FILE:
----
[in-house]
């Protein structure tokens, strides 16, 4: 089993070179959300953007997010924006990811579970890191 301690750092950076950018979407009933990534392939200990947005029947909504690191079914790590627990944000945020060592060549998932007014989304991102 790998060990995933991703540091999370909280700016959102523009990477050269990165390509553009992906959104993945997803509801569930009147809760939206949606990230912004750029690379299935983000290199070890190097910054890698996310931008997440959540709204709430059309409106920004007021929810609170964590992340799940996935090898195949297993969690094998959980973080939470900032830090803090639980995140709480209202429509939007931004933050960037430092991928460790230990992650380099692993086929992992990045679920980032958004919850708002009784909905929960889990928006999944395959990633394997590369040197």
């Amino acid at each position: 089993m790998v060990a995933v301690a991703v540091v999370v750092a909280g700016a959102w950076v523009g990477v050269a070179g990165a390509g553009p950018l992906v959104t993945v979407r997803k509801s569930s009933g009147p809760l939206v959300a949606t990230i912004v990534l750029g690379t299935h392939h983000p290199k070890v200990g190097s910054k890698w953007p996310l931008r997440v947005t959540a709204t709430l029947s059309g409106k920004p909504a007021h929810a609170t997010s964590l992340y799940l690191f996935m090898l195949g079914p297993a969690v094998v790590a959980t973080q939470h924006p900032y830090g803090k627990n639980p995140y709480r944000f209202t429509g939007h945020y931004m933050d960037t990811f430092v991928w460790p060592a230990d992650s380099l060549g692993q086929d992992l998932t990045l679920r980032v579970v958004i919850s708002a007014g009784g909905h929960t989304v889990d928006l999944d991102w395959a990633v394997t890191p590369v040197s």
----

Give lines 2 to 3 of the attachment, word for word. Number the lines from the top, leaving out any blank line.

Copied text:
């Protein structure tokens, strides 16, 4: 089993070179959300953007997010924006990811579970890191 301690750092950076950018979407009933990534392939200990947005029947909504690191079914790590627990944000945020060592060549998932007014989304991102 790998060990995933991703540091999370909280700016959102523009990477050269990165390509553009992906959104993945997803509801569930009147809760939206949606990230912004750029690379299935983000290199070890190097910054890698996310931008997440959540709204709430059309409106920004007021929810609170964590992340799940996935090898195949297993969690094998959980973080939470900032830090803090639980995140709480209202429509939007931004933050960037430092991928460790230990992650380099692993086929992992990045679920980032958004919850708002009784909905929960889990928006999944395959990633394997590369040197």
């Amino acid at each position: 089993m790998v060990a995933v301690a991703v540091v999370v750092a909280g700016a959102w950076v523009g990477v050269a070179g990165a390509g553009p950018l992906v959104t993945v979407r997803k509801s569930s009933g009147p809760l939206v959300a949606t990230i912004v990534l750029g690379t299935h392939h983000p290199k070890v200990g190097s910054k890698w953007p996310l931008r997440v947005t959540a709204t709430l029947s059309g409106k920004p909504a007021h929810a609170t997010s964590l992340y799940l690191f996935m090898l195949g079914p297993a969690v094998v790590a959980t973080q939470h924006p900032y830090g803090k627990n639980p995140y709480r944000f209202t429509g939007h945020y931004m933050d960037t990811f430092v991928w460790p060592a230990d992650s380099l060549g692993q086929d992992l998932t990045l679920r980032v579970v958004i919850s708002a007014g009784g909905h929960t989304v889990d928006l999944d991102w395959a990633v394997t890191p590369v040197s």